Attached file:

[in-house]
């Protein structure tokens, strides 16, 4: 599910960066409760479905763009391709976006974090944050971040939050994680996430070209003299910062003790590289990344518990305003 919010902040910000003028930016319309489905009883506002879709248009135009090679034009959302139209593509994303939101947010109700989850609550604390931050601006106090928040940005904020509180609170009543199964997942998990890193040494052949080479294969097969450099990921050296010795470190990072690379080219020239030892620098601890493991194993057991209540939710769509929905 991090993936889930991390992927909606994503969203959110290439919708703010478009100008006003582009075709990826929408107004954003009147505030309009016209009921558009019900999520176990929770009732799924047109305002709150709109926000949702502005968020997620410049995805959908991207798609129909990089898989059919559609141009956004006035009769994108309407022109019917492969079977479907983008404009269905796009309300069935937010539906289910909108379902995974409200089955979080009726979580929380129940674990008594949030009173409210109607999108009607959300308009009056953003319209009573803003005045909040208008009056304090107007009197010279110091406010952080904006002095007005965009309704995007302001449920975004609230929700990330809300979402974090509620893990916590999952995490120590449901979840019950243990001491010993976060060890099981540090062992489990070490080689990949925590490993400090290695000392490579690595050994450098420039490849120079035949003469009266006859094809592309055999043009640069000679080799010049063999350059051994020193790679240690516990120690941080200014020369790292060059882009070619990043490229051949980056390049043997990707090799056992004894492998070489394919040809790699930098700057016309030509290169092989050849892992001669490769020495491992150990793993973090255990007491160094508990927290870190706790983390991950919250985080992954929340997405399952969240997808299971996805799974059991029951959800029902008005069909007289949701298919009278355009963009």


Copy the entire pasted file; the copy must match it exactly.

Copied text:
[in-house]
């Protein structure tokens, strides 16, 4: 599910960066409760479905763009391709976006974090944050971040939050994680996430070209003299910062003790590289990344518990305003 919010902040910000003028930016319309489905009883506002879709248009135009090679034009959302139209593509994303939101947010109700989850609550604390931050601006106090928040940005904020509180609170009543199964997942998990890193040494052949080479294969097969450099990921050296010795470190990072690379080219020239030892620098601890493991194993057991209540939710769509929905 991090993936889930991390992927909606994503969203959110290439919708703010478009100008006003582009075709990826929408107004954003009147505030309009016209009921558009019900999520176990929770009732799924047109305002709150709109926000949702502005968020997620410049995805959908991207798609129909990089898989059919559609141009956004006035009769994108309407022109019917492969079977479907983008404009269905796009309300069935937010539906289910909108379902995974409200089955979080009726979580929380129940674990008594949030009173409210109607999108009607959300308009009056953003319209009573803003005045909040208008009056304090107007009197010279110091406010952080904006002095007005965009309704995007302001449920975004609230929700990330809300979402974090509620893990916590999952995490120590449901979840019950243990001491010993976060060890099981540090062992489990070490080689990949925590490993400090290695000392490579690595050994450098420039490849120079035949003469009266006859094809592309055999043009640069000679080799010049063999350059051994020193790679240690516990120690941080200014020369790292060059882009070619990043490229051949980056390049043997990707090799056992004894492998070489394919040809790699930098700057016309030509290169092989050849892992001669490769020495491992150990793993973090255990007491160094508990927290870190706790983390991950919250985080992954929340997405399952969240997808299971996805799974059991029951959800029902008005069909007289949701298919009278355009963009």